Basilico franchisees will also need to be well-funded and have some experience of running a food business. And Parsons stresses that the latter is more important than the former. “We certainly wouldn’t be looking for somebody with no experience but lots of money,” he says. “It benefits the brand if the franchisee is in some way involved with the operations. I’m not saying they have got to be their own pizza chef but they need to be hands-on to make sure service levels are good, food quality is good and financial disciplines are in place.”
In return for their investment, Basilico will support its franchisees in a number of areas, from sending out regular e-shots to designing flyers. A franchisee’s outlets will also be added to Basilico’s web-ordering platform, which now accounts for 65% of the company’s delivery orders. “And that’s growing: I think it will move up to 75%,” says Parsons. “It means that you don’t ever have to get involved with the Just Eats of this world.”
It all adds up to a pretty attractive proposition for potential franchisees. “Because it’s a premium product with premium positioning, you’re not going to get sucked into a margin squeeze as happens with a lot of franchises,” says Parsons. With five franchises already in the pipeline, Basilico certainly looks well on course to replicate the success its enjoyed in the Big Smoke. But, as Parson explains, it will only be taking up offers from regions that make sense for the brand. “It won’t work everywhere,” he says. “Our demographic target is somebody who knows about food and doesn’t want to eat a mass market, best-deal product.”
That’s why Basilico conducts some thorough research whenever anyone enquires about becoming a franchisee. “If anyone wants to be a franchisee, they give us a postcode for a site and we will run an analysis on 62 different categories of household,” says Parsons. “From that, we will have a pretty good idea as to whether or not the demographic mix is appropriate.”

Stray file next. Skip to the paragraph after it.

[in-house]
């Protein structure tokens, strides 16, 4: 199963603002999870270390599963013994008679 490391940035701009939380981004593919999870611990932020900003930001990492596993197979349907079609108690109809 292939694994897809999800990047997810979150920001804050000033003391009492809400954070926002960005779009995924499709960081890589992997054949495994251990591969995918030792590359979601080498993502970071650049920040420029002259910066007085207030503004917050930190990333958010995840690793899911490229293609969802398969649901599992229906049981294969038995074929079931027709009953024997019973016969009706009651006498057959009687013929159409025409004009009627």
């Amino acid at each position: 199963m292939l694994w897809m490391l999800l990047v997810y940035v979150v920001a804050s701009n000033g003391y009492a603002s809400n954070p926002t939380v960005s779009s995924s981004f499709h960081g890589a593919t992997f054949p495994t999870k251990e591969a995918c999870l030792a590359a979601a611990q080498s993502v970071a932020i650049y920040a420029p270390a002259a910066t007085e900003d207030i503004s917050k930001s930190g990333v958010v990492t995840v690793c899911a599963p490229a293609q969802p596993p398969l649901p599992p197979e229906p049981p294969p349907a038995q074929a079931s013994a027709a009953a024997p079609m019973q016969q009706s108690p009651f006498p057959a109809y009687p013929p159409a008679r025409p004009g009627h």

With this in mind, Basilico will be looking to add five or six new sites per year, a strategy that Parsons believes will help sustain the company’s success going forward. “We are not going to say we want to do 15 [per year], which is what happens with some of the bigger franchises,” he says. “Property directors are given a target then it’s a case of ‘make the number and get a bonus’ and if the site doesn’t work it’s somebody else’s problem. That’s not how we think: for us, the most important thing is to get every franchise right.”
Further down the line, Basilico might set its sights beyond Blighty but, despite receiving some interest from overseas, Parsons wants to lay some firm foundations on these shores before thinking about other markets. “We have got to concentrate on the next couple of years and make sure that all those new sites are in the right place and are profitable for the franchisees,” he says. “In the end, a profitable franchisee is the best endorsement of the brand.”